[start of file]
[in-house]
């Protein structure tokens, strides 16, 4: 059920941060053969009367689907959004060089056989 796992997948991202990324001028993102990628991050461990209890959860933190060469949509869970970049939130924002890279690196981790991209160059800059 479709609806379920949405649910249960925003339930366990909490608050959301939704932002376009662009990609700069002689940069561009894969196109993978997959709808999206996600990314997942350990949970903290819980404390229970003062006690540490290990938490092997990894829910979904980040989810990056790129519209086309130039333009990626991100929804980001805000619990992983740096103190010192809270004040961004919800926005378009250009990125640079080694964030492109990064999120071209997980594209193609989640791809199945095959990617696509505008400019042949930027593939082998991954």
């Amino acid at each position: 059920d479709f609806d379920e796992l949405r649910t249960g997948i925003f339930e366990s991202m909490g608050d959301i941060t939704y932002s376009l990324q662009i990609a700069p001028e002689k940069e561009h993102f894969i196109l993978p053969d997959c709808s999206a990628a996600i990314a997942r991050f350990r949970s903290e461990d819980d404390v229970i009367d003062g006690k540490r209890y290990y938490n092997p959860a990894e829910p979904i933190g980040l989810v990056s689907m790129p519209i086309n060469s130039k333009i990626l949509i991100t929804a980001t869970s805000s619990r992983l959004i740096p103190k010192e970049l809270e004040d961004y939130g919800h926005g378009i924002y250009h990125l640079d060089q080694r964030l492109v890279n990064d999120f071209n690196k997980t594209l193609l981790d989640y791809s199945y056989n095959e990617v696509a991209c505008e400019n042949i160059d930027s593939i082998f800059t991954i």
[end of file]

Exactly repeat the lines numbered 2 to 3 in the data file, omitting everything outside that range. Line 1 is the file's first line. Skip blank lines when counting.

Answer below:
């Protein structure tokens, strides 16, 4: 059920941060053969009367689907959004060089056989 796992997948991202990324001028993102990628991050461990209890959860933190060469949509869970970049939130924002890279690196981790991209160059800059 479709609806379920949405649910249960925003339930366990909490608050959301939704932002376009662009990609700069002689940069561009894969196109993978997959709808999206996600990314997942350990949970903290819980404390229970003062006690540490290990938490092997990894829910979904980040989810990056790129519209086309130039333009990626991100929804980001805000619990992983740096103190010192809270004040961004919800926005378009250009990125640079080694964030492109990064999120071209997980594209193609989640791809199945095959990617696509505008400019042949930027593939082998991954």
């Amino acid at each position: 059920d479709f609806d379920e796992l949405r649910t249960g997948i925003f339930e366990s991202m909490g608050d959301i941060t939704y932002s376009l990324q662009i990609a700069p001028e002689k940069e561009h993102f894969i196109l993978p053969d997959c709808s999206a990628a996600i990314a997942r991050f350990r949970s903290e461990d819980d404390v229970i009367d003062g006690k540490r209890y290990y938490n092997p959860a990894e829910p979904i933190g980040l989810v990056s689907m790129p519209i086309n060469s130039k333009i990626l949509i991100t929804a980001t869970s805000s619990r992983l959004i740096p103190k010192e970049l809270e004040d961004y939130g919800h926005g378009i924002y250009h990125l640079d060089q080694r964030l492109v890279n990064d999120f071209n690196k997980t594209l193609l981790d989640y791809s199945y056989n095959e990617v696509a991209c505008e400019n042949i160059d930027s593939i082998f800059t991954i």